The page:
You can prevent problems that may be caused by residual liquid by diluting it with a sufficient quantity of nontoxic antifreeze. Never use permanent engine-type antifreeze in either of these systems; it will be harmful, even deadly, to you and to the environment. Remember, the less liquid that remains in these tanks, the less antifreeze you'll have to add. It'll be easier to flush the potable-water system in the spring, too. While it's not harmful, most folks find that the smell, taste, and foam caused by nontoxic antifreeze are unpleasant at best.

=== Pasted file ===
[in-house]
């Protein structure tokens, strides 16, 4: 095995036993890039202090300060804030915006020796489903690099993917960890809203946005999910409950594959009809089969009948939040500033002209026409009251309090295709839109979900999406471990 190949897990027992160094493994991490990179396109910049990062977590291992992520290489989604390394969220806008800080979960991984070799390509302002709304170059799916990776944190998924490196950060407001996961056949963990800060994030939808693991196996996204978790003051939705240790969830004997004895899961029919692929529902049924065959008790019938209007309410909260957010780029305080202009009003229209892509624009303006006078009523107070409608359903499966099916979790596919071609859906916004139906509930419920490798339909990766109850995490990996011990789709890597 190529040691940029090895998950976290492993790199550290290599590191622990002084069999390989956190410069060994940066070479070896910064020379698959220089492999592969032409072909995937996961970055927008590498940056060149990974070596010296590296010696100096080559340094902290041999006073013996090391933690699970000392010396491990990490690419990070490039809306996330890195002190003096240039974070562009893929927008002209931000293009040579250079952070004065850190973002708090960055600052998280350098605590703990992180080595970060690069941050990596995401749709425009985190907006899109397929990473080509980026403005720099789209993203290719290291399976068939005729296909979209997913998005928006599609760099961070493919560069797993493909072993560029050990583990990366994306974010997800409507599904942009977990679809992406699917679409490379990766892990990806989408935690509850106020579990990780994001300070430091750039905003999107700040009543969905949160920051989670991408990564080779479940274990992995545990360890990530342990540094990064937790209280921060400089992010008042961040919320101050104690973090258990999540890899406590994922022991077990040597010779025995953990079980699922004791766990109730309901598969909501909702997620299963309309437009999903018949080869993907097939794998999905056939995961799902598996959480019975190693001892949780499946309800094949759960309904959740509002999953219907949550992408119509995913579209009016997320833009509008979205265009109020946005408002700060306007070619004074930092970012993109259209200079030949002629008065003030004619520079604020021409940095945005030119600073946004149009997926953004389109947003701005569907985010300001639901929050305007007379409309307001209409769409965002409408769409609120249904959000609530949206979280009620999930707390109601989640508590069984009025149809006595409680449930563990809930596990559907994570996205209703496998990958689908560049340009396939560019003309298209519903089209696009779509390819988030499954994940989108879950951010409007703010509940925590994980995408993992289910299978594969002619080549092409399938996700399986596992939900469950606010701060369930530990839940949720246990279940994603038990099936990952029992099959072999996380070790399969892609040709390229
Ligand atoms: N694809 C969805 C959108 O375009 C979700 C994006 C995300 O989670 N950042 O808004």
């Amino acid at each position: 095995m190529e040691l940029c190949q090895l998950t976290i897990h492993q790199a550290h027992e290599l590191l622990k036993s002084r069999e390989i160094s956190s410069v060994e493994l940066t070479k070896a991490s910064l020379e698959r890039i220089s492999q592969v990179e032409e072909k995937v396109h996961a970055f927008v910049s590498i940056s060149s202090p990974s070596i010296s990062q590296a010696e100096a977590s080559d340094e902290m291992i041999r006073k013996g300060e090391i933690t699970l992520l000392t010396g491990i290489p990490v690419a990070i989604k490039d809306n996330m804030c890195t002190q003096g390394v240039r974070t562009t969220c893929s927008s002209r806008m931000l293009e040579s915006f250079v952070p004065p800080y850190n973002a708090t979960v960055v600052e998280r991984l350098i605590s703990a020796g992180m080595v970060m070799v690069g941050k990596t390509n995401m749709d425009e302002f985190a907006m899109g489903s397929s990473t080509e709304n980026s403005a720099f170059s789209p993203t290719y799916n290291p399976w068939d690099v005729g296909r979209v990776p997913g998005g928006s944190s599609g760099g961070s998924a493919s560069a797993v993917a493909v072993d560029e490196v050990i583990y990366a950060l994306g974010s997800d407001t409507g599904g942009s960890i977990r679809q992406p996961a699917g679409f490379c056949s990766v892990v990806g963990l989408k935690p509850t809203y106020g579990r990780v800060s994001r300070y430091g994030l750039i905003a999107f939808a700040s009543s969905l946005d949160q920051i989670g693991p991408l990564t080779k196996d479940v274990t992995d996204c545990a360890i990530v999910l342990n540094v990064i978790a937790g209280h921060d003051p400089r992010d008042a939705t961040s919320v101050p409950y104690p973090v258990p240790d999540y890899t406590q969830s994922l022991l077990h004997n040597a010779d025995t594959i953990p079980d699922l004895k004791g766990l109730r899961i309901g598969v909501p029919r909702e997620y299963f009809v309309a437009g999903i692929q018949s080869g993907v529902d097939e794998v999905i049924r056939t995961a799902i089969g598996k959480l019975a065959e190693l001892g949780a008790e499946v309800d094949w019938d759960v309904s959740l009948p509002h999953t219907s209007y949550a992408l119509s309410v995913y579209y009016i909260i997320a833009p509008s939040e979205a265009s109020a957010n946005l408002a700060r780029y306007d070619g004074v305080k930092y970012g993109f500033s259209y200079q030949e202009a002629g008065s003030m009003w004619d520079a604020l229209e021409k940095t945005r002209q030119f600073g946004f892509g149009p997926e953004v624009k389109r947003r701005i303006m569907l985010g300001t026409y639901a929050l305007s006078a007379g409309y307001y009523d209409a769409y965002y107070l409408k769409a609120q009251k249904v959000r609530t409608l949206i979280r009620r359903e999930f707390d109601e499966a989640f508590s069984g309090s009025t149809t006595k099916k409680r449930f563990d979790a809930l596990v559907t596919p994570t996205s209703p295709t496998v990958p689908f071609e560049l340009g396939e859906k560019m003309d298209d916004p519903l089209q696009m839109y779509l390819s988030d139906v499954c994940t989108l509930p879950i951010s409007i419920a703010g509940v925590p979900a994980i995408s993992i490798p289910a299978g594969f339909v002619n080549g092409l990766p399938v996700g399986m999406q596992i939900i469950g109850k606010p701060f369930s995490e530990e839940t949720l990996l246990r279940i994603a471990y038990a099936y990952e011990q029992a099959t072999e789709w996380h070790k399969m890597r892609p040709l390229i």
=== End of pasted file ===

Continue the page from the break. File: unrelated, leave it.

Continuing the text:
While it's important to run this antifreeze throughout both systems-through every pump, hose, drain, and faucet-it's best to avoid the water heater by installing a bypass loop. This involves nothing more than disconnecting from the tank the potable inlet and outlet hoses (but don't disconnect the engine heat-exchanger connections), then connecting them together with a length of hose or rigid plumbing. Then simply drain all of the water from the water heater; most units are equipped with a drain. In the spring, reverse the process.
The reason for this approach is twofold. Once nontoxic antifreeze enters many water heaters, it becomes difficult, if not impossible, to remove the odor and taste from the hot-water side of the system. Additionally, even small water heaters will ingest several gallons of antifreeze before it flows into the rest of the plumbing system.